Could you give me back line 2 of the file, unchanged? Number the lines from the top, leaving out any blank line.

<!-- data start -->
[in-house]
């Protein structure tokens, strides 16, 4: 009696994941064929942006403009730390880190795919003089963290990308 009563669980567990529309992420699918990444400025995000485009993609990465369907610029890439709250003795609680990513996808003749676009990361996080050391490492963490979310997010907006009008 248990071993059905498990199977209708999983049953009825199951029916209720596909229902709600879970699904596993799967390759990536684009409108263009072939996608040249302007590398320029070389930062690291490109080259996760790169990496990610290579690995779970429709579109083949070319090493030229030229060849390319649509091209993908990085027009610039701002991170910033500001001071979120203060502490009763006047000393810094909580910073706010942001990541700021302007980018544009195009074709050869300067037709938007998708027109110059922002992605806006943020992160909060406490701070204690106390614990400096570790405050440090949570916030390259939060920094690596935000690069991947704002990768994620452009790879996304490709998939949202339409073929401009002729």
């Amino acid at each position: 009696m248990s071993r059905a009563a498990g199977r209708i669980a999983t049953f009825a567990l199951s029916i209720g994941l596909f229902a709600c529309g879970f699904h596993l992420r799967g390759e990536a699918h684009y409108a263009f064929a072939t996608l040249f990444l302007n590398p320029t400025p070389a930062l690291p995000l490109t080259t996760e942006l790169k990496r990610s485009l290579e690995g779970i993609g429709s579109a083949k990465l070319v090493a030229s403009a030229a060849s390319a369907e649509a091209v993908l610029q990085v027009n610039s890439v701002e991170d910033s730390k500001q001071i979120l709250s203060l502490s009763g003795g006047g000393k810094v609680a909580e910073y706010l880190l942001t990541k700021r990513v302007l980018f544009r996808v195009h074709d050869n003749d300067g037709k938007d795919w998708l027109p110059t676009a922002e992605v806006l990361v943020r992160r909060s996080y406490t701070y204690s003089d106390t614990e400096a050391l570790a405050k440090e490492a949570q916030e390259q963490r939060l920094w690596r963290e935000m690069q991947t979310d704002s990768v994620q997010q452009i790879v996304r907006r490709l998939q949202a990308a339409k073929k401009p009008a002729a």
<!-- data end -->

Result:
């Protein structure tokens, strides 16, 4: 009696994941064929942006403009730390880190795919003089963290990308 009563669980567990529309992420699918990444400025995000485009993609990465369907610029890439709250003795609680990513996808003749676009990361996080050391490492963490979310997010907006009008 248990071993059905498990199977209708999983049953009825199951029916209720596909229902709600879970699904596993799967390759990536684009409108263009072939996608040249302007590398320029070389930062690291490109080259996760790169990496990610290579690995779970429709579109083949070319090493030229030229060849390319649509091209993908990085027009610039701002991170910033500001001071979120203060502490009763006047000393810094909580910073706010942001990541700021302007980018544009195009074709050869300067037709938007998708027109110059922002992605806006943020992160909060406490701070204690106390614990400096570790405050440090949570916030390259939060920094690596935000690069991947704002990768994620452009790879996304490709998939949202339409073929401009002729």